The Cathedral Renovation project began in the fall of 2008 under the direction of Bishop Robert Lynch. Under the bishop’s guidance, a Steering Committee – comprised of diocesan members, clergy, and staff, began meeting with a liturgical consultant, architect, acoustical consultant and contractor to develop a vision and plan to renovate the Cathedral. From the moment of its inception, the Steering Committee was focused on maintaining the integrity and beauty of the Cathedral, listening to all viewpoints, and keeping the project a spiritual and holy endeavor.
Fr. Joseph Waters was appointed rector of the Cathedral in July 2009. Serving with St. Jude parishioner Maureen Ahern as co-chair of the Cathedral Renovation Steering Committee, Fr. Waters oversaw the different stages of the renewal project. It was on Pentecost Sunday, June 2, 1963, that St. Jude’s Church was solemnly dedicated. And, it was on Pentecost Sunday, May 27, 2012, that the last Mass in the original Cathedral was celebrated. Construction for the renovation began on June 4, 2012. In September 2013, after a little over a year of construction and renovation, the renovated Cathedral of St. Jude the Apostle was dedicated.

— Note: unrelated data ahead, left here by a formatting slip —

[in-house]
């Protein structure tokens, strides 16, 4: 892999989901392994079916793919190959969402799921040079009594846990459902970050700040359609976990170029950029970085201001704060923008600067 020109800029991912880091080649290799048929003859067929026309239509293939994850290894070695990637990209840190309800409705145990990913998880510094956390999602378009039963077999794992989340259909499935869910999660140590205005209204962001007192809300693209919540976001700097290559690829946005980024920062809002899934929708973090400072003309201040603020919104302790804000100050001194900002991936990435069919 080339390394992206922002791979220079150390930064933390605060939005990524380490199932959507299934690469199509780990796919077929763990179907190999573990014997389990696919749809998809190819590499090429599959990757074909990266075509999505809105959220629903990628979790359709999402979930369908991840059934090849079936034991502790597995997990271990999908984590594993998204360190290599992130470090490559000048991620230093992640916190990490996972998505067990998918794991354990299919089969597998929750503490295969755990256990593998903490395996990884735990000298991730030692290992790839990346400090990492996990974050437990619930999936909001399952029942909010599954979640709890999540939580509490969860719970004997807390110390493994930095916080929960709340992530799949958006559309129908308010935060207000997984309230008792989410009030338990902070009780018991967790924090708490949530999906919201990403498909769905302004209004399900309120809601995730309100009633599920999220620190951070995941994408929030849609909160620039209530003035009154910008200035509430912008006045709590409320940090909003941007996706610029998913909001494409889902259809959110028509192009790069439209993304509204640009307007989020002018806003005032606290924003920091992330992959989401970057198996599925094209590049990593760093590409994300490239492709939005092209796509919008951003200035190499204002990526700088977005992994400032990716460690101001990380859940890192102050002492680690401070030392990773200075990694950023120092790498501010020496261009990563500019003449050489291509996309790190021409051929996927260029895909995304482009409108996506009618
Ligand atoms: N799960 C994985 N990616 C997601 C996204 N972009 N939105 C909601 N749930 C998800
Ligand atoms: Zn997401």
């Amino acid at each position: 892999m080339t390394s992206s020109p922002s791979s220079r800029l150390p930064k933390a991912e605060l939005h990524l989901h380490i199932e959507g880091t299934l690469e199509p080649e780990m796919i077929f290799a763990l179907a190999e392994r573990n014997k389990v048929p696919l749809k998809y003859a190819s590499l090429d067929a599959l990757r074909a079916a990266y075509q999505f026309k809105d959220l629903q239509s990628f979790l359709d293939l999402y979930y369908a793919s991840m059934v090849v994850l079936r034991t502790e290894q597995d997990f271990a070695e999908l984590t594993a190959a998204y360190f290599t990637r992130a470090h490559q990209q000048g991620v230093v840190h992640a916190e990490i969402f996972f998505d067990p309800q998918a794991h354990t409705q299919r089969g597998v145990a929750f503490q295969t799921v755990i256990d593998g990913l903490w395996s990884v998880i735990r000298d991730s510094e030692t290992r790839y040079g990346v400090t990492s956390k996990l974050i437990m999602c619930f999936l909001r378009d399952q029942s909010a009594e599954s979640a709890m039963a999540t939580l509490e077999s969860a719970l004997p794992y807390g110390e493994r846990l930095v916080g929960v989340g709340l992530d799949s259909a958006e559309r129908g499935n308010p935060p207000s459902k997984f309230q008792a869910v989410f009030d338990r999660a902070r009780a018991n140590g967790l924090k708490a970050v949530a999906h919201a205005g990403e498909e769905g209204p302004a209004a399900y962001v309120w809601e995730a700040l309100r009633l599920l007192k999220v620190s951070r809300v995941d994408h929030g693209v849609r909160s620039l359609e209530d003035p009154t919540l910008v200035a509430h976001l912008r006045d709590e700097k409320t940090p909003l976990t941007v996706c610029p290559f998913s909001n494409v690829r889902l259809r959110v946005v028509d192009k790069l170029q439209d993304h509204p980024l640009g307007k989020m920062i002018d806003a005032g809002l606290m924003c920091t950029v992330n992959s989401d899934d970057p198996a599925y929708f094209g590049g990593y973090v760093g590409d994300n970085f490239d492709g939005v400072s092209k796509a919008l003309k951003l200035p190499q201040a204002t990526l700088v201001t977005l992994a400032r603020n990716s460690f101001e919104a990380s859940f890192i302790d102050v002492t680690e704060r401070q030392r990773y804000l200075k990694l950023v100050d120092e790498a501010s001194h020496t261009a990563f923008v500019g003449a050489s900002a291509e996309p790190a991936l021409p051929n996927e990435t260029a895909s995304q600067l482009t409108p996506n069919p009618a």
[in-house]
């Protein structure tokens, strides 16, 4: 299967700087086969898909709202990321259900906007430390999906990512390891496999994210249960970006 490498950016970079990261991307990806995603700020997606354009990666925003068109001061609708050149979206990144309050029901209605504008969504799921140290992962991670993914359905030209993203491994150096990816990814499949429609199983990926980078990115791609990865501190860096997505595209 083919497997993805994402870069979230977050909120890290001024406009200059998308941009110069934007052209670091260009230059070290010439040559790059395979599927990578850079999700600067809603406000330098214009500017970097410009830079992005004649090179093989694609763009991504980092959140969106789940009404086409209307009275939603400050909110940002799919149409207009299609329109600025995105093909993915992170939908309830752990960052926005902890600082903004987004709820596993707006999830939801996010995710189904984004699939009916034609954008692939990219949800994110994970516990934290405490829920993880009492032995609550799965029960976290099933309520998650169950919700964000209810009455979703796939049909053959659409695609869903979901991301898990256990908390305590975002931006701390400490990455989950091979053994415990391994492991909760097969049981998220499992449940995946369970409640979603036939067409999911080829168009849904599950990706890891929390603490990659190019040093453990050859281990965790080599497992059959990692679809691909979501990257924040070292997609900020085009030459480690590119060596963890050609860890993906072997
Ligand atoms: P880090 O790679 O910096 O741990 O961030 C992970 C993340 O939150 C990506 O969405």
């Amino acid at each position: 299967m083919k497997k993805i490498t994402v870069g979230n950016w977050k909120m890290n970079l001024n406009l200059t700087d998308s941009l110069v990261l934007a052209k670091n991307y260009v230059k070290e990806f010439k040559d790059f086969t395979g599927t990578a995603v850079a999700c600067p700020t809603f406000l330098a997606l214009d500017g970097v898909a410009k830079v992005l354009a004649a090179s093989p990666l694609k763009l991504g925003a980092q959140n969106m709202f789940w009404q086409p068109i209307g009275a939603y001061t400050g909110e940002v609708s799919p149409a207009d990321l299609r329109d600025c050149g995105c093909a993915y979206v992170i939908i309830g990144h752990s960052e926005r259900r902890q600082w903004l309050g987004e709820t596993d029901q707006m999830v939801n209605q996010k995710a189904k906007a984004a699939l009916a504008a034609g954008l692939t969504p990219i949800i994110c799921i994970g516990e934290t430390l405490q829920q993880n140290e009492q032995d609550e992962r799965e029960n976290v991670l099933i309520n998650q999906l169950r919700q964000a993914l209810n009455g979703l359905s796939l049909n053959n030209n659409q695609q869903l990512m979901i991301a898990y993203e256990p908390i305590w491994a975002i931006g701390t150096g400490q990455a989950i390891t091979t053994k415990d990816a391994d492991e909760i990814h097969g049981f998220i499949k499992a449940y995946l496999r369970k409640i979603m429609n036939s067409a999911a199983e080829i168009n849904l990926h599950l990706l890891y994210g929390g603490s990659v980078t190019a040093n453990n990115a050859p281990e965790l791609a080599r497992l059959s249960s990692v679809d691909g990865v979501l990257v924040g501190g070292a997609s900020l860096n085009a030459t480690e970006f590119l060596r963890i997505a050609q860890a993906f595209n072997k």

On November 28, 2016, Pope Francis named Bishop Gregory L. Parkes of the Diocese of Pensacola-Tallahassee as the fifth Bishop of the Diocese of St. Petersburg. Bishop Parkes became the first bishop to be installed in the newly renovated Cathedral on January 4, 2017.
The Cathedral served as the home of two large diocesan celebrations commemorating the Diocese of St. Petersburg’s 50th Anniversary in the spring of 2018. In a solemn vespers service on Sunday, May 6, Bishop Parkes consecrated the diocese to the Immaculate Heart of Mary. The Diocesan 50th Anniversary Mass was held on Saturday, June 16.
Bishop Parkes appointed Fr. Arthur Proulx as the tenth rector of the Cathedral effective July 2018.